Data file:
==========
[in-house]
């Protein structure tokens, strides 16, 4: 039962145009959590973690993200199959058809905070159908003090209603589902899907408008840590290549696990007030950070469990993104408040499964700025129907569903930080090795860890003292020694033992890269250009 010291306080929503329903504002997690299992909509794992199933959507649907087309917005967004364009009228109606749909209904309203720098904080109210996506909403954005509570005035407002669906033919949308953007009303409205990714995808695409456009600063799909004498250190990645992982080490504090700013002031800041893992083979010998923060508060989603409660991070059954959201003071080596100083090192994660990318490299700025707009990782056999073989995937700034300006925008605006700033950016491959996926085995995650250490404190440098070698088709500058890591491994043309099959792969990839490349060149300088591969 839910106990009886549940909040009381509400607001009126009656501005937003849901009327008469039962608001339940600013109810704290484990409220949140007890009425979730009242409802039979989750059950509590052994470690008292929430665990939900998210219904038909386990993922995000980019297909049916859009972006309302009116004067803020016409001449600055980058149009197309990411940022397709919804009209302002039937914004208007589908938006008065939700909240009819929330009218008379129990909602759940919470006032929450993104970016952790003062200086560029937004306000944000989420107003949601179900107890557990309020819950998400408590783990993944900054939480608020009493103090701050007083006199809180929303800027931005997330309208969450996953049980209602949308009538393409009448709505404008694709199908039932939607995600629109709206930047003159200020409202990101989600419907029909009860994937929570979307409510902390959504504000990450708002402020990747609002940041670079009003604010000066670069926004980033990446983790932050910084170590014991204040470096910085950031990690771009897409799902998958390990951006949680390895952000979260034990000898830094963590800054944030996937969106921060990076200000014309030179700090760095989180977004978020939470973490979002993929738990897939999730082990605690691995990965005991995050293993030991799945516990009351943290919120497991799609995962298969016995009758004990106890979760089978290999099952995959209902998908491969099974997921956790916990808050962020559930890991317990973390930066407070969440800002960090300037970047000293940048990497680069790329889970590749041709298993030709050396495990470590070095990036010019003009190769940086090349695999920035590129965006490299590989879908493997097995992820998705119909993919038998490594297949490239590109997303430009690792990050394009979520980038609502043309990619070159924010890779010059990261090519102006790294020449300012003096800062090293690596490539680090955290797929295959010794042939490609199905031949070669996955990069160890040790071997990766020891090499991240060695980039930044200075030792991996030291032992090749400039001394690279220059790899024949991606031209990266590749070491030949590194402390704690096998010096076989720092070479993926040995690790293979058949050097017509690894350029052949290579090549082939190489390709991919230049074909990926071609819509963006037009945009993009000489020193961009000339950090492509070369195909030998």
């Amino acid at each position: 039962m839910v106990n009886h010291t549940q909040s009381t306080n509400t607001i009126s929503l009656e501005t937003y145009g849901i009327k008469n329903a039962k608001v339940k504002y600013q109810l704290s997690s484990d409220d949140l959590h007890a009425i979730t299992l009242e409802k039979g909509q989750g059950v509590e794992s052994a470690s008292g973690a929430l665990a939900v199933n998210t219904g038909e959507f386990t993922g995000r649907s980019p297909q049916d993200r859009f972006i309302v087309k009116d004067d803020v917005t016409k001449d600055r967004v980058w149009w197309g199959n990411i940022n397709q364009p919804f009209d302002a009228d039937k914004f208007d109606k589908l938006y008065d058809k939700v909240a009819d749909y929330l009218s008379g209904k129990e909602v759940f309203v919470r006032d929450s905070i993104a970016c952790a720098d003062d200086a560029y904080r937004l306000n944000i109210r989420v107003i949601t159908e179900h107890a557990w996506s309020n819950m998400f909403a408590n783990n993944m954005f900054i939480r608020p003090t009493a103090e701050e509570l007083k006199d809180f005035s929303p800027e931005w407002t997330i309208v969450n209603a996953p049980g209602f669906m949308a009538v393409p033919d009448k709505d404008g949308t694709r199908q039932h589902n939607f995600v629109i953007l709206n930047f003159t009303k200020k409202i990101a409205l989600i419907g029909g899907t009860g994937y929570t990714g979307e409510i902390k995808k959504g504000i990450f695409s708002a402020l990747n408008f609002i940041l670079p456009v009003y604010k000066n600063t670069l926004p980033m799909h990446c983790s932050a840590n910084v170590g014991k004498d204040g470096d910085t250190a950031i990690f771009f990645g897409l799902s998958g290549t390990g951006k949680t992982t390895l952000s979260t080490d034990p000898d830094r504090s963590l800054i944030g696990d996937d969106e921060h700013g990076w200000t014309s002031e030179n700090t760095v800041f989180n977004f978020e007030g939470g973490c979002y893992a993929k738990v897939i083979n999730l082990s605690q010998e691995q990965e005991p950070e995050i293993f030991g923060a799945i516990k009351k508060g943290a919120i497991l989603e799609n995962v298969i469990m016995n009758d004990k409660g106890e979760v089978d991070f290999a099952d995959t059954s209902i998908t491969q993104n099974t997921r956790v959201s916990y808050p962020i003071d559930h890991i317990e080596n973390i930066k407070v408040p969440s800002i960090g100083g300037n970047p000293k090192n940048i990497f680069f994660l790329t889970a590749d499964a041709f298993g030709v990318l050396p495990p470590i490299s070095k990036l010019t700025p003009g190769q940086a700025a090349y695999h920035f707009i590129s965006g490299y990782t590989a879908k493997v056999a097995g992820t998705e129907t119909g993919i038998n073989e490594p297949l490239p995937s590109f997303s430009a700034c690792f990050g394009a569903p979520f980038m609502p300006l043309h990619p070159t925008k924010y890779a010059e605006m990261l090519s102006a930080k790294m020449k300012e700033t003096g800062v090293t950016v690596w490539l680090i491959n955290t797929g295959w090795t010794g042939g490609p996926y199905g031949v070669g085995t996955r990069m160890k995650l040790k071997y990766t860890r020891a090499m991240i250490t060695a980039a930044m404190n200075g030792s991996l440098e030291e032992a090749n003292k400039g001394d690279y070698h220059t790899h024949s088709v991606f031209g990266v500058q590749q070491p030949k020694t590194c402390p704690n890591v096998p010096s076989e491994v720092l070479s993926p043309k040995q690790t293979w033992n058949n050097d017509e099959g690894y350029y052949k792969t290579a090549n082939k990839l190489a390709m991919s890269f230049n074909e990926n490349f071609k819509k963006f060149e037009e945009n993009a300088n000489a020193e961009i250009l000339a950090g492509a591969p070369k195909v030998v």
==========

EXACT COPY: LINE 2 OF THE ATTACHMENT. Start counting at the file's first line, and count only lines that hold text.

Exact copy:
């Protein structure tokens, strides 16, 4: 039962145009959590973690993200199959058809905070159908003090209603589902899907408008840590290549696990007030950070469990993104408040499964700025129907569903930080090795860890003292020694033992890269250009 010291306080929503329903504002997690299992909509794992199933959507649907087309917005967004364009009228109606749909209904309203720098904080109210996506909403954005509570005035407002669906033919949308953007009303409205990714995808695409456009600063799909004498250190990645992982080490504090700013002031800041893992083979010998923060508060989603409660991070059954959201003071080596100083090192994660990318490299700025707009990782056999073989995937700034300006925008605006700033950016491959996926085995995650250490404190440098070698088709500058890591491994043309099959792969990839490349060149300088591969 839910106990009886549940909040009381509400607001009126009656501005937003849901009327008469039962608001339940600013109810704290484990409220949140007890009425979730009242409802039979989750059950509590052994470690008292929430665990939900998210219904038909386990993922995000980019297909049916859009972006309302009116004067803020016409001449600055980058149009197309990411940022397709919804009209302002039937914004208007589908938006008065939700909240009819929330009218008379129990909602759940919470006032929450993104970016952790003062200086560029937004306000944000989420107003949601179900107890557990309020819950998400408590783990993944900054939480608020009493103090701050007083006199809180929303800027931005997330309208969450996953049980209602949308009538393409009448709505404008694709199908039932939607995600629109709206930047003159200020409202990101989600419907029909009860994937929570979307409510902390959504504000990450708002402020990747609002940041670079009003604010000066670069926004980033990446983790932050910084170590014991204040470096910085950031990690771009897409799902998958390990951006949680390895952000979260034990000898830094963590800054944030996937969106921060990076200000014309030179700090760095989180977004978020939470973490979002993929738990897939999730082990605690691995990965005991995050293993030991799945516990009351943290919120497991799609995962298969016995009758004990106890979760089978290999099952995959209902998908491969099974997921956790916990808050962020559930890991317990973390930066407070969440800002960090300037970047000293940048990497680069790329889970590749041709298993030709050396495990470590070095990036010019003009190769940086090349695999920035590129965006490299590989879908493997097995992820998705119909993919038998490594297949490239590109997303430009690792990050394009979520980038609502043309990619070159924010890779010059990261090519102006790294020449300012003096800062090293690596490539680090955290797929295959010794042939490609199905031949070669996955990069160890040790071997990766020891090499991240060695980039930044200075030792991996030291032992090749400039001394690279220059790899024949991606031209990266590749070491030949590194402390704690096998010096076989720092070479993926040995690790293979058949050097017509690894350029052949290579090549082939190489390709991919230049074909990926071609819509963006037009945009993009000489020193961009000339950090492509070369195909030998």